Flashing montage

This work questions the surrealist collage by Man Ray, published in the last issue of the surrealist revolution in 1929 [1]: to which type of femininity is this collage pointing, which in return reveals the surrealist conception of masculinity, and gender more broadly? To explore this issue, I created what I am calling a counter-echo of the original montage. By counter-echo I mean 1) the ways in which the original collage resonates and engenders collages that work as both the negative and the reversal of the initial collage, and 2) the diffraction or ripple effects as responses to the original image. The work proceeds as a repetition/variation of a collage through alteration of color, contrast, noise…  To do so, I replaced the initial (centered) female nude with a male nude, and the initial surrealist photo-booths with female surrealist auto-portraits, and I reworked them by using contrast, filter, and noise. I created a set of collage variations that lays out different dynamics between these two sets of images, displayed through a looping timeline. There are a total of 8 images that follow each other for 0.8 s, then the process starts again.

The team of female auto-portraits work as the reversal of the collective (male) surrealist action. The collective and performative aspects of feminism are underscored. Women present themselves in an active way: the auto-portraits are not automatic, the eyes are not shut, they play with their own reflection. The central image of the female nude in Man Rays’ collage is replaced with a Renaissance male nude, that works as the counterpart of the narrative that idealizes the female body. The progressive dissolution of the male nude and the progressive photographic rise in power of the female presence, as well as the repetition/variation of the images in a timeline that creates a flashing effect, release a certain aggressiveness.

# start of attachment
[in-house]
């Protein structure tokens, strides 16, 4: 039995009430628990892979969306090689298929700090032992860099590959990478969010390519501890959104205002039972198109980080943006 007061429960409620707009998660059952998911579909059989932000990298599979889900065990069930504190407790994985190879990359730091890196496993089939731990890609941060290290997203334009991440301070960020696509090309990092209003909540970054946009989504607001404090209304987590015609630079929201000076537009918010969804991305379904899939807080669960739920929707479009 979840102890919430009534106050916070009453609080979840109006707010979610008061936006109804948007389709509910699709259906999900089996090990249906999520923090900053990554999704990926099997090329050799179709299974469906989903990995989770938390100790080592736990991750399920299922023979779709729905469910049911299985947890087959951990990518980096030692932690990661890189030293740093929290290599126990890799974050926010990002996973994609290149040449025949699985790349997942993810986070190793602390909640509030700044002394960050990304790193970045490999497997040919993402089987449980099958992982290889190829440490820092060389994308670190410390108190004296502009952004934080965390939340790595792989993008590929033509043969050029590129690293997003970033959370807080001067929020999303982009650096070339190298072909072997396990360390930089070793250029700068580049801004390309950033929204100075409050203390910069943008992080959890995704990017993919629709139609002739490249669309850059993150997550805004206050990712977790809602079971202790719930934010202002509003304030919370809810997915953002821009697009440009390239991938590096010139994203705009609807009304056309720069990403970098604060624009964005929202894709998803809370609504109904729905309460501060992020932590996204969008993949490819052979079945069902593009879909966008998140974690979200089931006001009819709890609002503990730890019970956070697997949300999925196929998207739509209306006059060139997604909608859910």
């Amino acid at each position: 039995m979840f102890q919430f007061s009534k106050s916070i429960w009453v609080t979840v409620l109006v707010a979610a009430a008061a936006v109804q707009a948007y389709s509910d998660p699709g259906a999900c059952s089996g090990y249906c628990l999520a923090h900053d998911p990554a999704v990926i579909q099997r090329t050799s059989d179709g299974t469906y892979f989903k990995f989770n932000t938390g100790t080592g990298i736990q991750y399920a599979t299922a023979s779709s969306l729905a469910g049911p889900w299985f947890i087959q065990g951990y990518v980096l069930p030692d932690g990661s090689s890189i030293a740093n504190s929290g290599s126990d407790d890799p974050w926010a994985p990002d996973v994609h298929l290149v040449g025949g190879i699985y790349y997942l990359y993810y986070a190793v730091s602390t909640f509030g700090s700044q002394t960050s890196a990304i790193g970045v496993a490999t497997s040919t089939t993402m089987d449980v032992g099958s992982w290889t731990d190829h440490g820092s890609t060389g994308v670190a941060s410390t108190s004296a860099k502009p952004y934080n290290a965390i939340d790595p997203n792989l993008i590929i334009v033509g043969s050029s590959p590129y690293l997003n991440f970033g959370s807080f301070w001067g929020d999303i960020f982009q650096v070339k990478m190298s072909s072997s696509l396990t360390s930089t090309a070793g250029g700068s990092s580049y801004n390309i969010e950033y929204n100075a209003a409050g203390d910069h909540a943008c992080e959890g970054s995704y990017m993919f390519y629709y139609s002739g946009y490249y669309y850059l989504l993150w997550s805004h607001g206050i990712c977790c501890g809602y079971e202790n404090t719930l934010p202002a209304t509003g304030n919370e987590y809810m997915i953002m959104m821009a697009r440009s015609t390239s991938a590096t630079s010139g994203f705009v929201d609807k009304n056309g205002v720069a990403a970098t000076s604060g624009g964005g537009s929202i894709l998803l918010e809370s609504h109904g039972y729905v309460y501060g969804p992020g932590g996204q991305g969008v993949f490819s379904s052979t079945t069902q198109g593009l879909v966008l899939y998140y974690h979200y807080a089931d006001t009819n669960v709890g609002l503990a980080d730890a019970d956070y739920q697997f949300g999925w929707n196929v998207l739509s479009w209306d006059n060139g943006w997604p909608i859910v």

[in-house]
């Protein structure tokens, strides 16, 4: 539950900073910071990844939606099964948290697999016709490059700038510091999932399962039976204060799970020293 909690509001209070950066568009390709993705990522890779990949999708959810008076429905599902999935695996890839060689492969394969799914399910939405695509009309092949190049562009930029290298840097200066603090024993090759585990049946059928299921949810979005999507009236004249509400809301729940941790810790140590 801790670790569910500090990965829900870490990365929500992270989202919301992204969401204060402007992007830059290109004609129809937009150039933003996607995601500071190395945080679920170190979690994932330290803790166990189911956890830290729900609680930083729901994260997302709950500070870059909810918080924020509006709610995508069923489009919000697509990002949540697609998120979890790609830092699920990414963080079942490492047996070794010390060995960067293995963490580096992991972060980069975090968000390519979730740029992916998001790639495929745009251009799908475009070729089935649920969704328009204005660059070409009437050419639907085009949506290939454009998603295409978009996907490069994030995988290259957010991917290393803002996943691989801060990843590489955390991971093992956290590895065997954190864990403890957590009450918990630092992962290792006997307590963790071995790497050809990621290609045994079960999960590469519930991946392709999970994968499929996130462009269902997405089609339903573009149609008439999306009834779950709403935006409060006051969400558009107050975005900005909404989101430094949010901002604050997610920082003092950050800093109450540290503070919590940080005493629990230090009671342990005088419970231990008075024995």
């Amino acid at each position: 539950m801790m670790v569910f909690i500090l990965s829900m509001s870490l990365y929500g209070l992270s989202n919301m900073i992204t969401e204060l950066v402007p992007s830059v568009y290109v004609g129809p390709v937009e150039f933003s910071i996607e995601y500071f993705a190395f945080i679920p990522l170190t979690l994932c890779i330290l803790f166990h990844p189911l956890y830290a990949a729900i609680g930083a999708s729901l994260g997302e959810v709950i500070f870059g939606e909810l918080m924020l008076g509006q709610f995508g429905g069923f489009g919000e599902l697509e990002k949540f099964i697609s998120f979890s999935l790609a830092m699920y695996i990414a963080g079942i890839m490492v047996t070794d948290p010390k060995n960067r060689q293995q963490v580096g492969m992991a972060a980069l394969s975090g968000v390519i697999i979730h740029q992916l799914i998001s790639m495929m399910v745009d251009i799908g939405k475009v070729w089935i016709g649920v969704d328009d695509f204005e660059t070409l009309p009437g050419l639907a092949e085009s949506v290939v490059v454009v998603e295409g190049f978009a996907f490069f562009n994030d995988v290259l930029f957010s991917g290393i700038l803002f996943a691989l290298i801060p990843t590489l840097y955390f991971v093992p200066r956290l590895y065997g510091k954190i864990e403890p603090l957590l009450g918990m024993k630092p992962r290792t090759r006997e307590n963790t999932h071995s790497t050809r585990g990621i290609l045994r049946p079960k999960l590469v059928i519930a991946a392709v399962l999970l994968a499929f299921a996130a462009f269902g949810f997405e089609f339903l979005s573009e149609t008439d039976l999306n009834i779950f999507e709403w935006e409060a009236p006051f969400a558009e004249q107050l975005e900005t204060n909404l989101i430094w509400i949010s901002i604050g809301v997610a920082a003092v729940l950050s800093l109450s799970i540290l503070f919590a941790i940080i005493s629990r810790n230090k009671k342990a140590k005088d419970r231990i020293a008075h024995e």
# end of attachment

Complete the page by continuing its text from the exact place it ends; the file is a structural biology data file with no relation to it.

Motion performs the embodiment of the power game. But the loop structure signals the disorienting timelessness of gender roles, and that there is neither a beginning nor an end. Is there something beyond this gender-role power game? Can we exist outside of this frame? Through this looping timeline, I play with the ways in which one perceives background and foreground, their reversal, and their relationship to gender role. Viewing the shifting dynamic between surrealist female auto-portraits and male nudes develops awareness of one’s habitual focus. How do we participate in the binary male/female by viewing? How can one shift from a male gaze to a female gaze?

[1] The collage that aims to be a collective portrait of surrealism, is composed by a central reproduction of a small oil on canvas by Magritte, representing a nude woman, with a text “je ne vois pas…[and] cachée dans la forêt” (I do not see … hidden in the forest), surrounded by 16 photobooths of famous surrealist people with closed eyes.